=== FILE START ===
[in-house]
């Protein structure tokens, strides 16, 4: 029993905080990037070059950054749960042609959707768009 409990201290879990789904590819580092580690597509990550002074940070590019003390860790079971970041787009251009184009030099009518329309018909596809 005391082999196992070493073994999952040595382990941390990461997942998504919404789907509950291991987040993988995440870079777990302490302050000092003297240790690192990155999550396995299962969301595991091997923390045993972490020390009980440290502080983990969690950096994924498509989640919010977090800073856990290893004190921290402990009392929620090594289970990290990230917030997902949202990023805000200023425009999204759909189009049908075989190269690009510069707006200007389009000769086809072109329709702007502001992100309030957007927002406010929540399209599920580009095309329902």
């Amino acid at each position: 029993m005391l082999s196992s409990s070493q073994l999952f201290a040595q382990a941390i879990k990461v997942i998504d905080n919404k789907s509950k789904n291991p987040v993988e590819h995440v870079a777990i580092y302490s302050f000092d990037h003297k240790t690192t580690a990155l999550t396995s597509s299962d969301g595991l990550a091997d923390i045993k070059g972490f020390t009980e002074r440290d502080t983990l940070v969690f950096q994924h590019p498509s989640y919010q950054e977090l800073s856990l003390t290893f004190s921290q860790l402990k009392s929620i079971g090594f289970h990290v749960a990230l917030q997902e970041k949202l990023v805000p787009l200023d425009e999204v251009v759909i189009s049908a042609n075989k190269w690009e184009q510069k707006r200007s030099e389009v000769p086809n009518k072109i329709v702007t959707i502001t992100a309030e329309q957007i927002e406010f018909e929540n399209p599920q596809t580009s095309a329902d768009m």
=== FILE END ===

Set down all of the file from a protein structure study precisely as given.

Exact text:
[in-house]
């Protein structure tokens, strides 16, 4: 029993905080990037070059950054749960042609959707768009 409990201290879990789904590819580092580690597509990550002074940070590019003390860790079971970041787009251009184009030099009518329309018909596809 005391082999196992070493073994999952040595382990941390990461997942998504919404789907509950291991987040993988995440870079777990302490302050000092003297240790690192990155999550396995299962969301595991091997923390045993972490020390009980440290502080983990969690950096994924498509989640919010977090800073856990290893004190921290402990009392929620090594289970990290990230917030997902949202990023805000200023425009999204759909189009049908075989190269690009510069707006200007389009000769086809072109329709702007502001992100309030957007927002406010929540399209599920580009095309329902």
């Amino acid at each position: 029993m005391l082999s196992s409990s070493q073994l999952f201290a040595q382990a941390i879990k990461v997942i998504d905080n919404k789907s509950k789904n291991p987040v993988e590819h995440v870079a777990i580092y302490s302050f000092d990037h003297k240790t690192t580690a990155l999550t396995s597509s299962d969301g595991l990550a091997d923390i045993k070059g972490f020390t009980e002074r440290d502080t983990l940070v969690f950096q994924h590019p498509s989640y919010q950054e977090l800073s856990l003390t290893f004190s921290q860790l402990k009392s929620i079971g090594f289970h990290v749960a990230l917030q997902e970041k949202l990023v805000p787009l200023d425009e999204v251009v759909i189009s049908a042609n075989k190269w690009e184009q510069k707006r200007s030099e389009v000769p086809n009518k072109i329709v702007t959707i502001t992100a309030e329309q957007i927002e406010f018909e929540n399209p599920q596809t580009s095309a329902d768009m």